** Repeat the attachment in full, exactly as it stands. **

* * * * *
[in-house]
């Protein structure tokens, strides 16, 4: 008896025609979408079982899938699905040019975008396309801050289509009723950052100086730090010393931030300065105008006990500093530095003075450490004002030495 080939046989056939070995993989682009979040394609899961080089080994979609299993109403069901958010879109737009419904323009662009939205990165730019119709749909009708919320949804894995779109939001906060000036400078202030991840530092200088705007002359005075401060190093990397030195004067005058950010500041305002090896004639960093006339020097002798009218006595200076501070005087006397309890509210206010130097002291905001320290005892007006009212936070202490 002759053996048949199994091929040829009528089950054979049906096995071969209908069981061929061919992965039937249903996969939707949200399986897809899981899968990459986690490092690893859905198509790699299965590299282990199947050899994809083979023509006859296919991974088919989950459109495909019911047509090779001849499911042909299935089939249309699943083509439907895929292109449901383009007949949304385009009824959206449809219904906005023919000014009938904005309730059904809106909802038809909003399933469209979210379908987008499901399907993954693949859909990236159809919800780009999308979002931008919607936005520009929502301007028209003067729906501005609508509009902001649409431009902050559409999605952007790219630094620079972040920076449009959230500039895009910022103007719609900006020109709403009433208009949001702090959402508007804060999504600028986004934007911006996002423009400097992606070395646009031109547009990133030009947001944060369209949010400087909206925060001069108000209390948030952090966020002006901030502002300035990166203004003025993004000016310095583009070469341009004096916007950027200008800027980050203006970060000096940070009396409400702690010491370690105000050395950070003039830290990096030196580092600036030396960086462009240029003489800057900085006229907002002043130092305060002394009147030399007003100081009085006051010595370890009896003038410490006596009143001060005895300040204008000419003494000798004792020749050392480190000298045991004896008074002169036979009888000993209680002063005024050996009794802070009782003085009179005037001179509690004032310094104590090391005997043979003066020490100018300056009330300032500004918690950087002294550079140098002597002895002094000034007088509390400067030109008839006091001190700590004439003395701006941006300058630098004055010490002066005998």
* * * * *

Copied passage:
[in-house]
């Protein structure tokens, strides 16, 4: 008896025609979408079982899938699905040019975008396309801050289509009723950052100086730090010393931030300065105008006990500093530095003075450490004002030495 080939046989056939070995993989682009979040394609899961080089080994979609299993109403069901958010879109737009419904323009662009939205990165730019119709749909009708919320949804894995779109939001906060000036400078202030991840530092200088705007002359005075401060190093990397030195004067005058950010500041305002090896004639960093006339020097002798009218006595200076501070005087006397309890509210206010130097002291905001320290005892007006009212936070202490 002759053996048949199994091929040829009528089950054979049906096995071969209908069981061929061919992965039937249903996969939707949200399986897809899981899968990459986690490092690893859905198509790699299965590299282990199947050899994809083979023509006859296919991974088919989950459109495909019911047509090779001849499911042909299935089939249309699943083509439907895929292109449901383009007949949304385009009824959206449809219904906005023919000014009938904005309730059904809106909802038809909003399933469209979210379908987008499901399907993954693949859909990236159809919800780009999308979002931008919607936005520009929502301007028209003067729906501005609508509009902001649409431009902050559409999605952007790219630094620079972040920076449009959230500039895009910022103007719609900006020109709403009433208009949001702090959402508007804060999504600028986004934007911006996002423009400097992606070395646009031109547009990133030009947001944060369209949010400087909206925060001069108000209390948030952090966020002006901030502002300035990166203004003025993004000016310095583009070469341009004096916007950027200008800027980050203006970060000096940070009396409400702690010491370690105000050395950070003039830290990096030196580092600036030396960086462009240029003489800057900085006229907002002043130092305060002394009147030399007003100081009085006051010595370890009896003038410490006596009143001060005895300040204008000419003494000798004792020749050392480190000298045991004896008074002169036979009888000993209680002063005024050996009794802070009782003085009179005037001179509690004032310094104590090391005997043979003066020490100018300056009330300032500004918690950087002294550079140098002597002895002094000034007088509390400067030109008839006091001190700590004439003395701006941006300058630098004055010490002066005998």